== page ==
There are some who find it difficult to utter the ‘R’ word. Racism is a concept that has completely disappeared from the popular vernacular in relation to understanding differences in society. Greater concern is often placed on notions of values, or concerns in relation to certain community norms that are seen as antithetical to Britishness. Today, much of all of this refers to the seemingly intractable problem that emerges from being British and being Muslim, as regularly presented by the dominant hegemonic media and political elite.
Race has disappeared from the agenda not by accident but by design. The problem has been the liberal minded who went soft on antiracism, and then the internal battles. Antiracism had its heyday in the late 1970s, then meandered. By the late 1980s, people talked about multiculturalism, as if it would solve the problems of racism. In my writing, I have argued that while multiculturalism raises awareness, it does not fight racism, structural discrimination, or ethnic inequalities. After 9/11 and 7/7, now even multiculturalism has been reduced to a security agenda that isolates Muslims and immigrants, etc. And in many circles, it is seen as a dirty word. Meanwhile racism is rife everywhere in society; in many ways, as bad as it has ever been. Just replace Jews in the 1930s, with white Irish in the 1950s, black in the 1970s, to Muslims in the 1990s, and since…
No community is free from tribalism of any kind, from the small villages in Outer Mongolia, to a University society of actors, for example. Thus, we are all susceptible to prejudice, ‘othering’, where individuals seeks the protection of the group at times of competition, etc. But while this is the case, it is not racism, nor discrimination, as such. Racism is the systematic cultural and structural oppression of one group by another. The outcome being discrimination, disadvantage, and in some cases annihilation. So the US is formed from the genocide of native Indians and the enslavement of black people – today, as the most murderous nation on the planet, it is also the most racist, and also the richest – very odd that! Germany was an example of a murderous nation – the Belgians, the French, too – but the Dutch, my favoured ‘continental Europeans’, and the Brits, were not the sheer brutes others were. Rather, tolerance, and acceptance, has always been there, to an extent. And it is something to be proud off. But Britain is not post-racial – rather, there are deep structural and cultural patterns of racism and discrimination that do not shift but remould. Racism has a habit of reinventing itself in liberal societies, especially ones that have run out of ideas.
Having said all of that, one must not fall prey to generalisations. All white folk are at not at fault when it comes to all of the structural and cultural discrimination of ethnic and religious minorities in Britain today. Not all white Brits are rampant rabid racists, far from it. In fact, a fair percentage are some of the fairest, tolerant, and most generous people I have ever met. But, I do say that this. There is a divide between such opposed positions, and it cuts across class and culture. And this is where the problem is. White Brits in powerful role, who make key decisions affect employment, opportunities, equality issues, affect us all. Self-selecting groups who revert to the group instincts can deepen the idea of racism in wider society, at the top and the bottom. For example, among the top ranks of the civil service, judiciary, the BBC, government, etc., white, public school and Oxbridge-educated groups dominate. Britain First or C18 members emerge from the ‘left behind’ white Brits, although far from exclusively.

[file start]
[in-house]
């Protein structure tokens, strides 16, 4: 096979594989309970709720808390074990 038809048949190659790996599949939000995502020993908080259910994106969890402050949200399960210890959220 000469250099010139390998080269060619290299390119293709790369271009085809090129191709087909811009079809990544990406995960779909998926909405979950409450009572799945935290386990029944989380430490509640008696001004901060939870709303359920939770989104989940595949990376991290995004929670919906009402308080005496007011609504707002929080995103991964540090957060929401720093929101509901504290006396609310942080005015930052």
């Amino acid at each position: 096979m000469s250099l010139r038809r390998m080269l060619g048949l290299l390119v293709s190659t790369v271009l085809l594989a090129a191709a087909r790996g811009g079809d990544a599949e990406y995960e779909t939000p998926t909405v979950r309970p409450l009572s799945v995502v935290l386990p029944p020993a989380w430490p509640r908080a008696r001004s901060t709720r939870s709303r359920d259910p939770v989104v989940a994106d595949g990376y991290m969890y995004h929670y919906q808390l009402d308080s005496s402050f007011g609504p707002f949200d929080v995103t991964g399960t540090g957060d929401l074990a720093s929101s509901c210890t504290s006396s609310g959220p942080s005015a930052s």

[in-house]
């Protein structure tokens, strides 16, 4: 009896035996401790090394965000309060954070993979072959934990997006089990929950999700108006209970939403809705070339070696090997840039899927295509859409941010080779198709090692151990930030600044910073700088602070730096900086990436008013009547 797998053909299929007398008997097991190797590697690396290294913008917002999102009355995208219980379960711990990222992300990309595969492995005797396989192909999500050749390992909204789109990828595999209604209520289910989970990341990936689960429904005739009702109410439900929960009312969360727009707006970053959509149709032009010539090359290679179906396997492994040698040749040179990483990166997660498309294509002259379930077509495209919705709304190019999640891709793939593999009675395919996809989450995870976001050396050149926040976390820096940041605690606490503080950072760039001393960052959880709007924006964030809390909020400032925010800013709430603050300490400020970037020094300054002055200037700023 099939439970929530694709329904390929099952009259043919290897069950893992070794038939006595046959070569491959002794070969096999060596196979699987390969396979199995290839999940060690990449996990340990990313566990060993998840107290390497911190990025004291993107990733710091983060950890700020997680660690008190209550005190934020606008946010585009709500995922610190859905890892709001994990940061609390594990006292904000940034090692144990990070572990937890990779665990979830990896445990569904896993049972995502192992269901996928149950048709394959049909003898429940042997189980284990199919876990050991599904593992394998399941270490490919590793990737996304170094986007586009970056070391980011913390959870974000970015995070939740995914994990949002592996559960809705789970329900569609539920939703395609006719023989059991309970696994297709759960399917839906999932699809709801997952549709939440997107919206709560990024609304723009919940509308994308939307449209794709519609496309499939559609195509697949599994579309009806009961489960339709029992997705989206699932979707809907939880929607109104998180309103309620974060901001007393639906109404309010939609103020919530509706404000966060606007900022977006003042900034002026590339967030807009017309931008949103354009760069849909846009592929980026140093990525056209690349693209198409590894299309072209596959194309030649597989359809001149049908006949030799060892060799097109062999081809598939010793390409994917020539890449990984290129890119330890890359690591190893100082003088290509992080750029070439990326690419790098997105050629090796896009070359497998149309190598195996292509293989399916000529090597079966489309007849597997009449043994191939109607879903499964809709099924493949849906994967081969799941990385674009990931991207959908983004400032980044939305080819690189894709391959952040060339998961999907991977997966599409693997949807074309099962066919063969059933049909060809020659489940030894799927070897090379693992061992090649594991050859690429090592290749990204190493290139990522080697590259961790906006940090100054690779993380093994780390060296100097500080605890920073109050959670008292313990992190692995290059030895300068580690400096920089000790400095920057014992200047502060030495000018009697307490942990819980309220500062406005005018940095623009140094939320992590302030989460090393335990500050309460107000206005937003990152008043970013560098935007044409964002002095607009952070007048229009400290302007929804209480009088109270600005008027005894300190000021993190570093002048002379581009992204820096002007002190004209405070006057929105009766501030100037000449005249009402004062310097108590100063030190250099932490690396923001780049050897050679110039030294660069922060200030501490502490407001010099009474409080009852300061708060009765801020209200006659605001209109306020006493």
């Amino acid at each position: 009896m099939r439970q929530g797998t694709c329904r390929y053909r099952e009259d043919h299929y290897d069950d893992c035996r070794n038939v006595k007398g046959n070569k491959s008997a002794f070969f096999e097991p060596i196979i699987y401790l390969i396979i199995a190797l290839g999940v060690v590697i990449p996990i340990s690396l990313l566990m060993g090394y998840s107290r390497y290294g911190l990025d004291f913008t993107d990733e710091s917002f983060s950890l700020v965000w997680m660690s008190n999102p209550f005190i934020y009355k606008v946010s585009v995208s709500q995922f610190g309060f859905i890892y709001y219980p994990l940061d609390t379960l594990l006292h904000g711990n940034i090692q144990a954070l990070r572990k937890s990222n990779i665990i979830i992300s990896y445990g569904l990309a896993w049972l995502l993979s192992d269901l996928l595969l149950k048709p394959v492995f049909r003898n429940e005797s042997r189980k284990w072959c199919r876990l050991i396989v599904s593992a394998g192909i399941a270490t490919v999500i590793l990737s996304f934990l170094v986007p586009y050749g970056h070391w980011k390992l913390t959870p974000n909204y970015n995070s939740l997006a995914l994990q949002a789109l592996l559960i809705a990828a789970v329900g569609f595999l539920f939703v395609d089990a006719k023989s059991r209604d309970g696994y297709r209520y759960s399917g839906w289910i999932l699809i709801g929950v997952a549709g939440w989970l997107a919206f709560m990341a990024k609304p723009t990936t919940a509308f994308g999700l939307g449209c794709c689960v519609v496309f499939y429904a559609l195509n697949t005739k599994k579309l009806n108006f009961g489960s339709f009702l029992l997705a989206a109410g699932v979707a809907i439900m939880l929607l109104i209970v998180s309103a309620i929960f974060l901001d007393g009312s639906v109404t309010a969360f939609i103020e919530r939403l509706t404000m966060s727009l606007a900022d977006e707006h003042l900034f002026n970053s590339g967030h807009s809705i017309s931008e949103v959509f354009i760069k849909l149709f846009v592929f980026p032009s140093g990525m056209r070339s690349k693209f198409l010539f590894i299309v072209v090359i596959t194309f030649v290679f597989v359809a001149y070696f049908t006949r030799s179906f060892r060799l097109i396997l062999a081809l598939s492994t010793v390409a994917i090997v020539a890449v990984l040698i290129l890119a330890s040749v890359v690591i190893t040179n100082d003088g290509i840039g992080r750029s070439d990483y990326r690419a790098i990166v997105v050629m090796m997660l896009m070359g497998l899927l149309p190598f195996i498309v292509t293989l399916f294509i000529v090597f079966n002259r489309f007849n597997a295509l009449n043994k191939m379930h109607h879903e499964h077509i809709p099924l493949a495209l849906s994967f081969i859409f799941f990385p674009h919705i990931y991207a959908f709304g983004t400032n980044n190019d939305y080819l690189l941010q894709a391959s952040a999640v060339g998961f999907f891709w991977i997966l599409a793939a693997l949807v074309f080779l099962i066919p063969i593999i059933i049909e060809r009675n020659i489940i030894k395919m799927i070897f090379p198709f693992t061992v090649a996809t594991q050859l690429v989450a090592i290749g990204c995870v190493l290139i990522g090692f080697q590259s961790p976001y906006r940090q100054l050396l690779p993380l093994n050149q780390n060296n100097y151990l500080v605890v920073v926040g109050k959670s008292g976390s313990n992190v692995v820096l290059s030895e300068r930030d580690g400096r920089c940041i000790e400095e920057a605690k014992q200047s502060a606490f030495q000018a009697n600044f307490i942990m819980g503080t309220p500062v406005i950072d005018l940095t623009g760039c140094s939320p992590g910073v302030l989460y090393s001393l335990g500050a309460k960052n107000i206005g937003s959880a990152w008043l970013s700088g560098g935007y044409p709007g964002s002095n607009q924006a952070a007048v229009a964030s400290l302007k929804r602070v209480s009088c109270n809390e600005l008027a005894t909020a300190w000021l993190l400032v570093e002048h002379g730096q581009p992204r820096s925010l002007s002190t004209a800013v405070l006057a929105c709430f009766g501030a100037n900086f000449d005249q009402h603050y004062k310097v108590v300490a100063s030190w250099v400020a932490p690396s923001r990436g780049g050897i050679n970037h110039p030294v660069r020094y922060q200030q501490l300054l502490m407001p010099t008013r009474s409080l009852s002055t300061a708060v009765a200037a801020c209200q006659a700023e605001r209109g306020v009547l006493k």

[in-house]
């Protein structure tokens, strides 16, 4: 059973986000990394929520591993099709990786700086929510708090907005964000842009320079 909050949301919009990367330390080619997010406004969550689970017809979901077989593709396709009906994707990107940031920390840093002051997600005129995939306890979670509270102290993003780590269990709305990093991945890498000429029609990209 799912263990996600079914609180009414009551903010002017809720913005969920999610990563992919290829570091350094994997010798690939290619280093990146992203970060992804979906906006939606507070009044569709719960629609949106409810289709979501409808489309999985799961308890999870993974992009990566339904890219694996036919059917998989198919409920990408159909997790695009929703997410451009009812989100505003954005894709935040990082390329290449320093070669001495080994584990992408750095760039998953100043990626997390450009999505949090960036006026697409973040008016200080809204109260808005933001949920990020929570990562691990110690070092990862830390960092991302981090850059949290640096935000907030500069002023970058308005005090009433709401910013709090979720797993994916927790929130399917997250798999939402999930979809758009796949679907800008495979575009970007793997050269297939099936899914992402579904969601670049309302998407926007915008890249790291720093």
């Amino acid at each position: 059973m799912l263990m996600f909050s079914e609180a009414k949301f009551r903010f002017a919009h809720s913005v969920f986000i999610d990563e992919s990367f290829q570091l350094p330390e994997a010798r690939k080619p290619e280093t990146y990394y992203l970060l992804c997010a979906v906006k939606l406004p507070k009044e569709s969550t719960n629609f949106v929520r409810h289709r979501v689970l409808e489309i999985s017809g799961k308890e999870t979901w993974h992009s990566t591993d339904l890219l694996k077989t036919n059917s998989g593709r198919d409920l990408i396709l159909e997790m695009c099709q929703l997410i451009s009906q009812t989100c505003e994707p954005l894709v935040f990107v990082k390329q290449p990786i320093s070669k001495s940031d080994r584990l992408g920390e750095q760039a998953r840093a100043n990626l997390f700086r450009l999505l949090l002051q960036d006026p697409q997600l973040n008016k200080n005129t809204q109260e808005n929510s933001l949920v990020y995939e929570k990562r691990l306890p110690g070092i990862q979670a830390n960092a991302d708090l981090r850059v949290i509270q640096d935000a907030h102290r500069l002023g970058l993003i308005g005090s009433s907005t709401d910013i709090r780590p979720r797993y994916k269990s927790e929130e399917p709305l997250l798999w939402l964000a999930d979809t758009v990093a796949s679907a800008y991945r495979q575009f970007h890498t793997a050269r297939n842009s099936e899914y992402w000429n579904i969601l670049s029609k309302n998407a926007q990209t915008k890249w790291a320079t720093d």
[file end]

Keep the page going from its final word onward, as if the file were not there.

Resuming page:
I totally agree that for something as sensitive as racism, hard facts need to speak louder than rhetoric and sentiment. The top five bands of the civil service is where all the perks are, we are all pay is, and where all the power, and certainly the fun in being able to exercise power, is. There are so few Asian or black minorities in that segment of the civil service population, even to this day. Yes, we have Asian solicitors and lawyers, but how many are barristers and senior judges? Yes, we have Asian doctors who have propped up the NHS in hospitals and as GPs, but how many are senior consultants who have teaching positions in University hospitals. Yes, we have Asians with PhDs, but how many black professors are there in British universities? Yes, we have privileged brown and black faces in front of the TV cameras reading the news, but how many are in the very senior positions at the BEEB? It’s also the same for women, who are qualified and experienced and have all the knowledge, but they still face underrepresentation relative to their skill sets, although things are changing fast.
The point is that there is representation across the spectrum, but it is disproportionately lower than should be the case given education, skills, experience, and knowledge. Hence, the notion of the ‘ethnic penalty’, coined by Professor Anthony Heath of Oxford University. So what do we call this? Bias, disproportionality, unintended consequences, unwitting racism, institutional racism, discrimination, or simply racism? There are many shades of grey. And of course not every white person is a racist – not every black person is racialised. But we have to look at the picture overall to see that there is something still quite wrong, especially in the public sector, and it needs to be fixed if we want a fairer, more just, and more tolerant Britain.